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Artist's Statement 2000 Artist's Statement 1997 Why Mail Art? Lesson Plans I Pledge Allegiance Too... Letters the St. Louis Post-Dispatch Didn't Print Across the Internet Revolution No. 9 - The Art of Play and the Joys of Noise


August 1997

I like to use symbols in my art work. I believe one of the reasons for this is my life long fascination with hardware and found objects. When I was a child I remember my Dad constantly stopping to pick up any bit of hardware lying on the ground and putting it in his pocket. He would take these bits home and keep them in a big box. From time to time when he had to fix something he would root through the box and find a piece he could use. I would hang around his workbench and he would turn over his box of bits to me, along with tools, glue, and blocks of wood. I would have a great time making stuff out of this "junk".

I was also fortunate to grow up in a neighborhood full of construction sites. Who needs playgrounds and toys when you have pools of muddy water, piles of dirt, fields of weeds, and freshly excavated earth to play with? Objects long buried, such as wires and unidentified metal bits were always appearing in the soil. Sometimes I could tell what they were, and often I couldn't. I used to make up stories about what they were and how they got there. Once on a Girl Scout camping trip I started an "excavation" behind the mess hall and soon had all of my little friends digging up the ground. We found some bones and I was thrilled, convinced I had made some kind of significant scientific discovery. I brought the bones to school and showed them to the teacher. She gave me a book with pictures of animal skeletons and told me to see if I could match the parts I had found to one of the skeletons in the book. I found a match all right. The parts that for some reason I had convinced myself were pieces of a rare prehistoric badger skull were actually the pelvic bones of a domesticated turkey. Someone had probably just tossed an old turkey carcass out the back door of the mess hall or something ordinary like that. Bummer! It was a lot more fun when I didn't know what the bones were!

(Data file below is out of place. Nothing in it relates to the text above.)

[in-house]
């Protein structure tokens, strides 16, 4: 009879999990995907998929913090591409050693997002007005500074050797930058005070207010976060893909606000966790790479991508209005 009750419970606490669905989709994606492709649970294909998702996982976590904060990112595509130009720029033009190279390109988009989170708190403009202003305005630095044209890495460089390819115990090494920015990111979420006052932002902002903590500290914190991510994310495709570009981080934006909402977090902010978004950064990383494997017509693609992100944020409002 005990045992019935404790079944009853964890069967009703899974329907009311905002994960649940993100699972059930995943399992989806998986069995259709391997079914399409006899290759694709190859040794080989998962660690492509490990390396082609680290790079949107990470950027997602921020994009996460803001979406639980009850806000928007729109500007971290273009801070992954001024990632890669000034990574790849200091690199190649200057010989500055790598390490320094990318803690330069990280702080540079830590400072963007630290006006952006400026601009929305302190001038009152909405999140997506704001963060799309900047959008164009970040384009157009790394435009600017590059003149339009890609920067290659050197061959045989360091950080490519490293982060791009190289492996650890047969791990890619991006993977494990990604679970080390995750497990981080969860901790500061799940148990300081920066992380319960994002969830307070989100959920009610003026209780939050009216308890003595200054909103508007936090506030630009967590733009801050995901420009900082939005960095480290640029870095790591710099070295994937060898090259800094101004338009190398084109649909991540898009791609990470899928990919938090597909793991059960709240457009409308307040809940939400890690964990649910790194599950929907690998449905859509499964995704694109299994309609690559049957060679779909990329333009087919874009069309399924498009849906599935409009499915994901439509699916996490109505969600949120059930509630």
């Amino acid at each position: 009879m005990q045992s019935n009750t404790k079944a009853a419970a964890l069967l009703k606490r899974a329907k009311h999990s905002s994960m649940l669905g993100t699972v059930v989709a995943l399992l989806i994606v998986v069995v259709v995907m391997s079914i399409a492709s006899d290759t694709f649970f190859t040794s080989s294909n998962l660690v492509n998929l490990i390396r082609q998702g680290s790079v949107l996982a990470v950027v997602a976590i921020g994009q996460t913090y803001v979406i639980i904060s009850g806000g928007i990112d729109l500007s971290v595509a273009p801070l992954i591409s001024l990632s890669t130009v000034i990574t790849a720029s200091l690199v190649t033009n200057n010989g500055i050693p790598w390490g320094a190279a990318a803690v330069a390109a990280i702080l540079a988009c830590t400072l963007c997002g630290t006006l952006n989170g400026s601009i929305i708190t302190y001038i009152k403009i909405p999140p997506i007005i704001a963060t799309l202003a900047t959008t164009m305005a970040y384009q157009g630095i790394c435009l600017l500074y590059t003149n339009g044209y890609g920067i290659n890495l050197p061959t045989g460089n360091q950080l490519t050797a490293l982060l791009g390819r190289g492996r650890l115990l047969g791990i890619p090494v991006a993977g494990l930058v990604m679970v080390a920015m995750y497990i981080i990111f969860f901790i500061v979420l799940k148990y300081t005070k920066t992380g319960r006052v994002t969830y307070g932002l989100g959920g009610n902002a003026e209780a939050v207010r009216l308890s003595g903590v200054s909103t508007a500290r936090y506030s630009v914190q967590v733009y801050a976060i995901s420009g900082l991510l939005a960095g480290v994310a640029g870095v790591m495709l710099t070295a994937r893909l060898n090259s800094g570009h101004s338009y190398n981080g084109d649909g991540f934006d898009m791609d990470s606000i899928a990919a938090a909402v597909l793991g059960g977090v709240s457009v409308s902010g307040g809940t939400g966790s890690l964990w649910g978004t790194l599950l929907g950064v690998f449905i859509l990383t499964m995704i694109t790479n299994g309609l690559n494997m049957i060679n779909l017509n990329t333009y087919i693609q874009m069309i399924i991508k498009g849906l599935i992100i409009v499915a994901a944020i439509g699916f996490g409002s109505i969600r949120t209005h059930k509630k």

When I started taking art classes in college I became introduced to the idea of found objects in art, something that appealed to me right away. I also started doing Mail Art, a conceptual kind of art with roots in Dadaism. Found papers, randomness, collage, and collaborative projects are all characteristics of Mail Art. Practicing Mail Art made me loosen up and learn to use the random in art. From using actual found objects in my work I evolved my own symbols, often based on bits of hardware or junk, to use with them and in place of them. Some I use for years, and I'm always adding new ones from time to time. I'm sure they mean something different to each viewer, or nothing at all, just like junk I used to dig out of the ground.

To this day I'm fascinated not only with junk but with ruins, whether they are hundreds of years old or just a decade or two. I love to look for traces of the people who came before and clues about what they did there and why. And make up stories if I don't know. I like not knowing.

Copyright© 1996-2003 by Carolyn Hasenfratz

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